Pyroptosis was initially identified as caspase-1-dependent inflammasome-mediated programmed necrosis (14). Pyroptosis is a lytic process, which is distinct from apoptosis and other types of programmed cell death (15), and is associated with cell swelling and large bubbles emanating from the plasma membrane (16). It has been reported that pyroptosis is initiated by NLRP3 inflammasome assembly and is terminated with gasdermin D (GSDMD) cleavage, which is in turn accompanied by the release of mature IL-18 and IL-1β (10,17). NLRP3 polymerizes with cleaved caspase-1 via the apoptosis-associated speck-like protein-containing CARD adaptor, leading to cleavage of the inflammatory cytokines IL-18 and IL-1β into their mature forms (18). Activated caspase-1 subsequently cleaves GSDMD (19), thus releasing its N- and C-domains. The N-domain of GSDMD forms membrane pores and releases mature IL-1β and IL-18 into the extracellular space, causing a severe inflammatory cascade reaction (20).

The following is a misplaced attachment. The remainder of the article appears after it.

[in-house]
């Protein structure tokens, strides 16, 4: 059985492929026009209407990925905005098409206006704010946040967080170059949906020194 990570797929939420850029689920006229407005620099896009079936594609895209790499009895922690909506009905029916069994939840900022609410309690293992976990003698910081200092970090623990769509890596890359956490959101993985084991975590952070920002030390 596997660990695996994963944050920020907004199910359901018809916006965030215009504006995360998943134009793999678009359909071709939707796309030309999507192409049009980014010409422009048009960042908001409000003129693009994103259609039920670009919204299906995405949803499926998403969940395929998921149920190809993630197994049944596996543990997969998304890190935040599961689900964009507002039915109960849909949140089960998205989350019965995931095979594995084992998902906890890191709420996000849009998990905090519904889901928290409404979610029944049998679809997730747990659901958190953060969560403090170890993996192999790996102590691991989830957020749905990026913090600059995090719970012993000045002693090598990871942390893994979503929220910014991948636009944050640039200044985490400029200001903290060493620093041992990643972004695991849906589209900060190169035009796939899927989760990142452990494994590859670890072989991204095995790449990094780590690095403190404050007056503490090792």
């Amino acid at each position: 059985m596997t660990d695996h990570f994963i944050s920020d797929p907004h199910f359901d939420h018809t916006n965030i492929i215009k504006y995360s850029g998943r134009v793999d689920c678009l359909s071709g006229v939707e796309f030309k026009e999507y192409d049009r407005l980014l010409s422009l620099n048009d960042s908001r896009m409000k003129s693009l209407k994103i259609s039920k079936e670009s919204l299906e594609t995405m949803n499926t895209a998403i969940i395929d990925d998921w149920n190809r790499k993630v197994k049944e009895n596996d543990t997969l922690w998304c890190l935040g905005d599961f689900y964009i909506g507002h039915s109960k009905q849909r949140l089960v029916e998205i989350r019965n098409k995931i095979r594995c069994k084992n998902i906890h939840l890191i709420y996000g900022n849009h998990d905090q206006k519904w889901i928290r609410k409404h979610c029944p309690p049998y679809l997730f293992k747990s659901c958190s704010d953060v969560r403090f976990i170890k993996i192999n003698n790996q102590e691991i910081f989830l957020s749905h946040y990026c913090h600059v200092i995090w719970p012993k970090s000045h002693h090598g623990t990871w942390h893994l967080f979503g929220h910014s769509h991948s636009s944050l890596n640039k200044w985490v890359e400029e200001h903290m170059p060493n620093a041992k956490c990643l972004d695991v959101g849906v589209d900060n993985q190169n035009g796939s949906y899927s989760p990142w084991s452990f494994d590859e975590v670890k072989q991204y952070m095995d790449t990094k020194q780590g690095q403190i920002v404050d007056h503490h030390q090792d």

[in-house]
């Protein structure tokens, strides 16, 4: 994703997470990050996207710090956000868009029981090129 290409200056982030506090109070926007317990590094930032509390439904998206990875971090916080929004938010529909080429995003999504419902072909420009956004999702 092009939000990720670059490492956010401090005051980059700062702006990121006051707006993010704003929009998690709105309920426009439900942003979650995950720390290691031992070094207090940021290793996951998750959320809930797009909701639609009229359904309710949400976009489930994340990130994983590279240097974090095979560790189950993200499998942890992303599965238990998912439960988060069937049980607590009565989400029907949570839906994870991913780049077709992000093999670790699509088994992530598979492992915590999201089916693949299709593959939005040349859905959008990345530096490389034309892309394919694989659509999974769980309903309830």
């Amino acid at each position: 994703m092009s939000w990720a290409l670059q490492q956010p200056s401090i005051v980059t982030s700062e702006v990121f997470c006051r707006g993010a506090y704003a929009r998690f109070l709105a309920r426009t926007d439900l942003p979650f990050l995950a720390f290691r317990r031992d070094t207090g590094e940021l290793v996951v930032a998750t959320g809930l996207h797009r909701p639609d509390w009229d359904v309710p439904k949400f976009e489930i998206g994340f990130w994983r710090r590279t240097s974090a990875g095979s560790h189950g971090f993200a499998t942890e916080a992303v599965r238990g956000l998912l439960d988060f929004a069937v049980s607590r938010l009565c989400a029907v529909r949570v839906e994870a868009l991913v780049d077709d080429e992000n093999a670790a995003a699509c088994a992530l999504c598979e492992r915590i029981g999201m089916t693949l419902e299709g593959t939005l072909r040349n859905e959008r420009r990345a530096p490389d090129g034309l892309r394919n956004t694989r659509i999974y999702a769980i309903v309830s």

It has been reported that inflammatory stimuli induce immune responsive gene 1 (Irg-1) expression, which in turn catalyzes the production of itaconate from the tricarboxylic acid (TCA) cycle. Notably, Irg-1 is highly expressed in LPS-activated macrophages (21,22). Itaconate affects macrophage metabolism and the inflammatory response by inhibiting succinate dehydrogenase (SDH) (2325). Upon inhibition of SDH-derived ROS, itaconate exerts its anti-inflammatory effects on macrophage activation following ischemia-reperfusion injury. Using Irg−/− mice, Lampropoulou et al (23) demonstrated that itaconate was a major physiological regulator of succinate metabolism, mitochondrial respiration and inflammatory cytokine expression. Recently, it has been shown that itaconate and its membrane-permeable derivative dimethyl itaconate (DI) can selectively inhibit the expression of several cytokines (26,27), including IL-6 and IL-12. However, the inhibition of SDH is not sufficient to account for the prominent immunoregulatory effect of DI (22,28). Mills et al (28) revealed that itaconate can directly increase nuclear factor erythroid 2-related factor 2 (Nrf-2) expression via alkylation of the cysteine residues of Kelch-like ECH-associated protein 1 (KEAP1), a covalent inhibitor of Nrf-2. This may consequently result in the induction of downstream antioxidant and anti-inflammatory gene expression (29). However, the function of this biochemical pathway in microglial cells and its precise role in pyroptosis remains unknown. The present study evaluated the ability of DI to prevent pyroptosis via modulation of the inflammatory response, microglia polarization, and the regulation of Nrf-2 expression and autophagy.